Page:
# Multigroup Diffusion Equations

The multigroup diffusion method is one of the most effective ways of calculating neutron diffusion in thermal reactors. In this method, the entire range of neutron energies is divided into N intervals. All neutrons within each interval are lumped into a group, and in this group, all parameters such as the diffusion coefficients or cross-sections are averaged.

We have used a very important assumption in previous sections that all neutrons are lumped into a single energy group. These monoenergetic neutrons are emitted and diffuse at thermal energy (0.025 eV). In a thermal reactor, the neutrons have distribution in the energy. The spectrum of neutron energies produced by fission varies significantly with certain reactor designs. The figure illustrates the difference in neutron flux spectra between a thermal reactor and a fast breeder reactor. Note that the neutron spectra in fast reactors also vary significantly with a given reactor coolant. The spectrum of neutron energies produced by fission varies significantly with certain reactor designs. thermal vs. fast reactor neutron spectrum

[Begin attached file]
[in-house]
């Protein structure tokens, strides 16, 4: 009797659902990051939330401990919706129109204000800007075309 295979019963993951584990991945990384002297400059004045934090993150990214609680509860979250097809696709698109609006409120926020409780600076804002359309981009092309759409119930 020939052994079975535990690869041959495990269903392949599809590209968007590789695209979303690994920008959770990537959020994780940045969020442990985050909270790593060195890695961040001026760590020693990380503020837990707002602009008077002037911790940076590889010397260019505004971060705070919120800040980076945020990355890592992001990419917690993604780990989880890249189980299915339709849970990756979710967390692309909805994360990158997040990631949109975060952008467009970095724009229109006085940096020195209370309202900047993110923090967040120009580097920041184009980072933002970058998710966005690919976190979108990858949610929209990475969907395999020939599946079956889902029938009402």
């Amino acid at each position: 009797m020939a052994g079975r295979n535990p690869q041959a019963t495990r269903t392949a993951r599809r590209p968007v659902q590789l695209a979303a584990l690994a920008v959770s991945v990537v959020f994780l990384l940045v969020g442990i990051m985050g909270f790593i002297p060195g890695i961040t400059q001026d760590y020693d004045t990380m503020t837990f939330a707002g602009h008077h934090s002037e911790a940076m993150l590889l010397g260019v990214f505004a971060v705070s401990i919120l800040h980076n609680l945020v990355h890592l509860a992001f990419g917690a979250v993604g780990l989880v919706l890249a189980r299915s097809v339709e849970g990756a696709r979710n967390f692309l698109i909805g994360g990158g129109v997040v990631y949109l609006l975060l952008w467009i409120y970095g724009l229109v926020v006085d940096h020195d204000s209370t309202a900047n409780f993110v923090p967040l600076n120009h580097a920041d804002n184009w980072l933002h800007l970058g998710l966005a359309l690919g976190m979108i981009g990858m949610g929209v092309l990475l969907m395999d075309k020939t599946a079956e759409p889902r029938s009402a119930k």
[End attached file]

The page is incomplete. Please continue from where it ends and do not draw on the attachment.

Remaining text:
In general, free neutrons can be divided into many energy groups. The reactor physics does not need a fine division of neutron energies. The neutrons can be roughly (for purposes of reactor physics) divided into three energy ranges:

• Thermal neutrons (0.025 eV – 1 eV)
• Resonance neutrons (1 eV – 1 keV)
• Fast neutrons (1 keV – 10 MeV)

Even there are reactor computing codes that use only two neutron energy groups:

• Slow neutrons group (0.025 eV – 1 keV).
• Fast neutrons group (1 keV – 10 MeV).

Classification of free neutrons according kinetic energies